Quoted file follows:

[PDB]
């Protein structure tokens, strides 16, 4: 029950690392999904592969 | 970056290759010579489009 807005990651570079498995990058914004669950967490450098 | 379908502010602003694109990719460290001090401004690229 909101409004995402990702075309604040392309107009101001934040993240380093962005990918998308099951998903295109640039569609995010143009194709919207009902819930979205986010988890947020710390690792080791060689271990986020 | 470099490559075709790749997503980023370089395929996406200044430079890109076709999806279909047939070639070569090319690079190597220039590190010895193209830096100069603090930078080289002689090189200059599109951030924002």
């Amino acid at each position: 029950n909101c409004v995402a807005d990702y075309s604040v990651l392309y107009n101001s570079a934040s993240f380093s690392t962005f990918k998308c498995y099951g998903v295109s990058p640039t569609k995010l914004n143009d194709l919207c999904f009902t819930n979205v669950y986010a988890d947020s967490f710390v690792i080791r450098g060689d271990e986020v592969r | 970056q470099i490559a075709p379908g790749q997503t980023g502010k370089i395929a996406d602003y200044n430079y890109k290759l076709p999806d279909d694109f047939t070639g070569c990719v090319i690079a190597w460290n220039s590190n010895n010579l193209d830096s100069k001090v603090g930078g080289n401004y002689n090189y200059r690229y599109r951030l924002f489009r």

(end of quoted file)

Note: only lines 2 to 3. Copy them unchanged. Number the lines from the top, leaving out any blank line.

């Protein structure tokens, strides 16, 4: 029950690392999904592969 | 970056290759010579489009 807005990651570079498995990058914004669950967490450098 | 379908502010602003694109990719460290001090401004690229 909101409004995402990702075309604040392309107009101001934040993240380093962005990918998308099951998903295109640039569609995010143009194709919207009902819930979205986010988890947020710390690792080791060689271990986020 | 470099490559075709790749997503980023370089395929996406200044430079890109076709999806279909047939070639070569090319690079190597220039590190010895193209830096100069603090930078080289002689090189200059599109951030924002």
């Amino acid at each position: 029950n909101c409004v995402a807005d990702y075309s604040v990651l392309y107009n101001s570079a934040s993240f380093s690392t962005f990918k998308c498995y099951g998903v295109s990058p640039t569609k995010l914004n143009d194709l919207c999904f009902t819930n979205v669950y986010a988890d947020s967490f710390v690792i080791r450098g060689d271990e986020v592969r | 970056q470099i490559a075709p379908g790749q997503t980023g502010k370089i395929a996406d602003y200044n430079y890109k290759l076709p999806d279909d694109f047939t070639g070569c990719v090319i690079a190597w460290n220039s590190n010895n010579l193209d830096s100069k001090v603090g930078g080289n401004y002689n090189y200059r690229y599109r951030l924002f489009r």